Do teenagers have it right? Is sinking into your emotions, settling in among the swirling colored vortex surrounding you and whipping around you like a funnel cloud the way to make sense of things, the only real way to move safely through the angst and overwhelm of intense emotions? I’m beginning to think so. […]
I’ve been absent from this space for the last couple of months because I’ve been hibernating.
One of the definitions of “hibernation” is “to withdraw or be in seclusion.” Every January, I try to remove myself from the daily insanity of connectedness to discourse with myself and ensure that my life is proceeding in the direction I want and need. I intended this year to be just the same, but as I moved through the holidays and January to jump back into my routine, I realized I needed to make it different. Continue reading “Hibernation”
Since I brought home my new kittens last weekend, more than a few people have asked about their names, Linus and Sabrina. When I decided to get a male and a female kitten, I went on a hunt for a good “couple” identity in literature or popular culture. So many of those I tried out […]
It’s a loaded word. The concept seems simple, but there is nothing easy about it. Even speaking the truth can be fraught with triggers and uncertainty.
What if I speak my truth and somebody doesn’t agree with me? What if speaking my truth makes somebody else angry, or makes them feel betrayed, hurt? What if it makes other people uncomfortable?
News flash… Continue reading “Truth”
Recently I read an essay by Toni Hammer about the void that happens when you’re done having children. About halfway through the piece, I could feel a knot in my throat, tears rising behind my eyes. Why? Because I’ve been living in this void, unwilling, possibly unable, to admit it. Reading Ms. Hammer’s words brought me to my knees in recognition.
I grew up an only child until age 12, when my sister was born. The sizable gap between us ensured that we both experienced life more or less as only children with the undivided attention and devotion of our parents. I thought that was fine and that if I ever had a child, I only wanted one. Continue reading “The Void”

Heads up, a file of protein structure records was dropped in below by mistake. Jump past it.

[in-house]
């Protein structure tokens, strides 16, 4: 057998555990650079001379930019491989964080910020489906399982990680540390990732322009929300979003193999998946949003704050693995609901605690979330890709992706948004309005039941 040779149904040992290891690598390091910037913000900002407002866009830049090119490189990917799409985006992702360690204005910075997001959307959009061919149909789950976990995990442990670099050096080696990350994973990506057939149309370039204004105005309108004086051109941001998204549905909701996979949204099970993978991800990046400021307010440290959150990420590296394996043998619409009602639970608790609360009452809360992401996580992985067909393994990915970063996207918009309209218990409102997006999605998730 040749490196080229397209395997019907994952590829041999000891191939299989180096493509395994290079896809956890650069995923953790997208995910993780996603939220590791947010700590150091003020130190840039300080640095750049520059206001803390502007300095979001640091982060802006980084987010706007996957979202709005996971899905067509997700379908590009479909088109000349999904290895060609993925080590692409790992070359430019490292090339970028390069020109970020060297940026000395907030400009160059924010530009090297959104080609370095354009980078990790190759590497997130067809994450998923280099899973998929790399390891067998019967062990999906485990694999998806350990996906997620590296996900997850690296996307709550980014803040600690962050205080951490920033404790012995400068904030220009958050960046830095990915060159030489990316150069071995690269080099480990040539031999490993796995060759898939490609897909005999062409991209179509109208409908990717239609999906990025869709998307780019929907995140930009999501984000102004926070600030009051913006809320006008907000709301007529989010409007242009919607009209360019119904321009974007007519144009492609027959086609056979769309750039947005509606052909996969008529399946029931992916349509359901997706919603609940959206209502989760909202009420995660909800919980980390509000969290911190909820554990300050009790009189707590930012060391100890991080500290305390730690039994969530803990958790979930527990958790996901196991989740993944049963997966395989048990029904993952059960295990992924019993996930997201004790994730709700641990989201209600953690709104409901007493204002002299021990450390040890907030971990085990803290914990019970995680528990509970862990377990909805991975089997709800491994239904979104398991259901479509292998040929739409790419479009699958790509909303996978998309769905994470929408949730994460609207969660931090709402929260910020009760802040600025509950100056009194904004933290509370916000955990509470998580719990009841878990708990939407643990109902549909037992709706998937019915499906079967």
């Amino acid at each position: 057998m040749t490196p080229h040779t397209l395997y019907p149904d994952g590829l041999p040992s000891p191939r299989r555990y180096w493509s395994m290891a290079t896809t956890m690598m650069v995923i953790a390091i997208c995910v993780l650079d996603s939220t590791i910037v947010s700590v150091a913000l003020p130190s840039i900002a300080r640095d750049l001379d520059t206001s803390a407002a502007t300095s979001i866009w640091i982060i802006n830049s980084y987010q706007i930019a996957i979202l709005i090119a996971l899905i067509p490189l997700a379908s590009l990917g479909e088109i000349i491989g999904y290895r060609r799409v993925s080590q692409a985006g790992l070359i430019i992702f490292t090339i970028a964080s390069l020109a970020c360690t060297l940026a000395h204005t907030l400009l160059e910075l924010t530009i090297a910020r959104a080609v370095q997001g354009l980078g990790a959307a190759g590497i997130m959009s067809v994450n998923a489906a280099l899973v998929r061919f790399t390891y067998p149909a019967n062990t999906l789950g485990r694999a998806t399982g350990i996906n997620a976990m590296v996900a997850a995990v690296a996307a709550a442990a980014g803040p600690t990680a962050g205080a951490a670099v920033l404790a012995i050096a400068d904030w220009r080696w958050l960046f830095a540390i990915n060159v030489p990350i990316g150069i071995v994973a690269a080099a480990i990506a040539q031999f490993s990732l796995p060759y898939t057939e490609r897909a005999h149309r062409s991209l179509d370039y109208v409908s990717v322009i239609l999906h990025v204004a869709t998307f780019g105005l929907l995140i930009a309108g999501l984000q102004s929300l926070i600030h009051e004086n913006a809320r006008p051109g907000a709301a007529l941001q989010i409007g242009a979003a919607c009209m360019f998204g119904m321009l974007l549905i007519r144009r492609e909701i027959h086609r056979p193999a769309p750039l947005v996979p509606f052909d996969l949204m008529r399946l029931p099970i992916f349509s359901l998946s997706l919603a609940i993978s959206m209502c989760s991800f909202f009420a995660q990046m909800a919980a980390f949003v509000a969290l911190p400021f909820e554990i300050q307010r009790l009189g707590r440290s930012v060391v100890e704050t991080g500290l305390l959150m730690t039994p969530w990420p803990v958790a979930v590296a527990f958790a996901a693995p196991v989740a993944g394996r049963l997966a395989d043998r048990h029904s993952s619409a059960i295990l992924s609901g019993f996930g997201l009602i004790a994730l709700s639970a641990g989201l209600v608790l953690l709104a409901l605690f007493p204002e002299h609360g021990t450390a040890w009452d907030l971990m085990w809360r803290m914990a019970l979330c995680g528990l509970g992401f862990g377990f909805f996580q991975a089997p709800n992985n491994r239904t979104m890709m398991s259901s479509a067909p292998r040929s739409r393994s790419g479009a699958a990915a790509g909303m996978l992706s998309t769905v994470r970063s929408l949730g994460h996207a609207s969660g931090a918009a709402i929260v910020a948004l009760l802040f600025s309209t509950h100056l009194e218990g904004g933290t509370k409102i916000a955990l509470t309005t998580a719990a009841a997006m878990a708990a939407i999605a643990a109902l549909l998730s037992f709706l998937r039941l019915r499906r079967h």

Legend says that hummingbirds float free of time, carry with them our hopes for joy, celebration and love. The delicate grace of the hummingbird reminds us that life is rich, that beauty is all around us, that every personal connection is meaningful, and that laughter is life’s sweetest creation. This little beauty was kind enough to […]
As anyone with school age children knows, the end of summer is a busy time, with back-to-school planning and shopping, and last minute adventures designed to squeeze the last moments of fun out of the warm weather before the routine of school days takes over. Two weeks ago, I started the book Chakras for Beginners by David Pond. Two weeks it took me to finish a book with 158 pages of text. Another week plus to write this post, which I’ve broken into two posts, as I don’t feel right about burdening anyone with a “short” essay of over 2,000 words. Then another week or more to edit for myriad reasons, all legitimate, but when I put them down on paper, they come across as nothing so much as excuses.
As we head into the long Labor Day weekend, I’ve been thinking about acceptance and joy. As I work my way through this journey towards a more joyful life, towards finding the most joy and happiness in my life, I am discovering that the more I accept myself – and that includes my past, my failures, […]
Today’s post is up at Jennifer Hall’s blog, Dancing in the Rain. Jennifer runs a guest post series called “The View From Here.” I am humbled and honored that Jennifer chose to include my post, “On Being a Jewish Mother“ as this week’s feature. Please stop on by and take a read!